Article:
While cupcakes cool, beat the cream cheese, butter, sugar and vanilla together until smooth and creamy. Transfer frosting to a piping bag fitted with the tip of your choice and frost your cupcakes. (To get the design you see, I piped 7-8 dollops around the edge of a cupcake and then used the rounded back of a spoon handle to press and sweep toward the center. Then I piped another dollop for the center.

I store mine covered in the fridge because of the cream cheese frosting, although I'm not sure how necessary refrigeration is. 

Makes 24 cupcakes (okay, maybe 26--I ended up with some extra batter.)

The frosting process
Some got a simple daisy pattern.

Sunday, August 10, 2014

Cheesy Potato Bread

Cheesy Potato Bread, toasted and buttered

Here's one more recipe today from the King Arthur Flour Yeast Bread Competition at the Iowa State Fair. I love that two of the recipes I made yielded two loaves each. This way I can blog about them...and taste them, too, I suppose. Not that I need to be eating this. I wasn't sure what to expect with this bread because I've never really heard of "Cheesy Potato Bread" before, but I wanted to put something into the competition ($250 King Arthur Flour gift card for best overall).  I'm pretty doubtful I'll be getting any ribbons or gift cards out of the competition today, but why not stay up until 3:00 A.M. baking bread? Right?
I do like this bread, but I think next time I make it I will add more cheese, or different types of cheese, and maybe even some bacon bits or something. It's got a smidge of cayenne pepper, but I almost think black pepper would have tasted better. Anyway, it's really good toasted with butter, or toasted and dipped into Potato Leek Soup (that is topped with bacon). It's not a fussy bread, so it's relatively easy to make. It just took a while to grate the potato. It rose pretty quickly, so it's a time value. Did I mention I went to bed at 3:00 A.M.? And that I woke up at 7:00 to take the bread to the fair? Now that I've eaten and blogged about this bread, I think a nap is in order.
Go try this bread now.
P.S. As mentioned in my previous post, I just copied and pasted the recipe as it appears on the recipe cards I had to turn in for the competition. And now you know my Exhibitor number for the Iowa State Fair.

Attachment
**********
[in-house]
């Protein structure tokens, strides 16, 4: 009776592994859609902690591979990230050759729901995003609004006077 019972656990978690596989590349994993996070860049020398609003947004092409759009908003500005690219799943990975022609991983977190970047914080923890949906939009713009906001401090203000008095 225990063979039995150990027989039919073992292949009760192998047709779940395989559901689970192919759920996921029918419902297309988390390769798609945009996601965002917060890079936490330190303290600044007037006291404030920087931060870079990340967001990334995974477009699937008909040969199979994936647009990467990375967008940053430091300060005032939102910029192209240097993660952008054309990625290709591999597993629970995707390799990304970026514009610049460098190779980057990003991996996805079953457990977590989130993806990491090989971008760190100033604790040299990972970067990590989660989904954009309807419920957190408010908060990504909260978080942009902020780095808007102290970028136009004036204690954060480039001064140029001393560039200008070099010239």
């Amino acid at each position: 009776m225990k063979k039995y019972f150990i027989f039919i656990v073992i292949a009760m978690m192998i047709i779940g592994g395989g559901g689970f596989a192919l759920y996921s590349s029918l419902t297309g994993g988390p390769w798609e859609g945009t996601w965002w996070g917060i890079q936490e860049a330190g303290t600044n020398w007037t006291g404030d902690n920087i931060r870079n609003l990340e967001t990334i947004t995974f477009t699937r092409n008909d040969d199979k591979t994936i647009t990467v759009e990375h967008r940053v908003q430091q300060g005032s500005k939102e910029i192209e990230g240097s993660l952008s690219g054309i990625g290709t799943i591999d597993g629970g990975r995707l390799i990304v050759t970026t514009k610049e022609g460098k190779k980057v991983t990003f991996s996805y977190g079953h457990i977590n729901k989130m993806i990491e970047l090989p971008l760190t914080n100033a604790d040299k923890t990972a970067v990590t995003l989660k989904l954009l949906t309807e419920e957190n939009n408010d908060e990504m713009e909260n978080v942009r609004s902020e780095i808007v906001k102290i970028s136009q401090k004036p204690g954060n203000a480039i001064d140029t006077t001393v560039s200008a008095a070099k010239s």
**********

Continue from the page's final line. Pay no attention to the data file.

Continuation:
Class 124                                                                                                    Exhibitor #51592
Division 12

Cheesy Potato Bread
   --adapted from


  • 4 1/2 teaspoons instant yeast
  • 2 tablespoons sugar
  • 1/2 cup warm water (110° to 115°)
  • 1 cup half-and-half cream
  • 5 tablespoons butter, divided
  • 3/4 tablespoon salt
  • 1/8 teaspoon cayenne pepper
  • 5-1/2 to 6 cups King Arthur Unbleached All-Purpose Flour
  • 2 cups finely shredded peeled potatoes (I used yellow-fleshed potatoes)
  • 1 cup (4 ounces) shredded cheddar cheese 

page 1 of 2


Preheat oven to 400 degrees Fahrenheit.
In a heat proof measuring cup, measure out water and half-and-half. Cut butter into tablespoon size slices and add three of them to the water/milk mixture. Microwave on high for about 50 seconds. Stir to melt butter. Microwave for additional time to bring the temperature up to 120 to 130 degrees Fahrenheit.
Transfer liquid to the bowl of a standing mixer fitted with the paddle attachment. Add sugar, salt, cayenne pepper, and 2 1/2 cups of flour. Beat on medium speed for 2 minutes. Mix in shredded potatoes.

Switch to the dough hook attachment, making sure to scrape the dough off the paddle before removing. With mixer on low speed, add remaining 3 to 3 1/2 cups flour, half a cup at a time. Stop adding flour when/if dough pulls away from the sides of the bowl. Knead on medium speed for about 5 more minutes.

Place in a greased bowl, turning once to grease top. Cover and let rise in a warm place until almost doubled, about 1 hour.

Punch the dough down. Pat into a 1/2-in.-thick rectangle. Sprinkle cheese evenly over dough. Fold dough over the cheese and knead into dough. Shape into two round loaves; place in greased 9-in. round baking pans. Cover and let rise until doubled, about 45 minutes.

Melt remaining 2 tablespoons butter. Cut an X on top of each loaf; brush with butter. Bake at 400° for 35-40 minutes or until golden brown and a thermometer inserted into the center reaches 185-190 degrees. Remove from pans to cool on wire racks. Yield: 2 loaves.

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Cinnamon Raisin Bread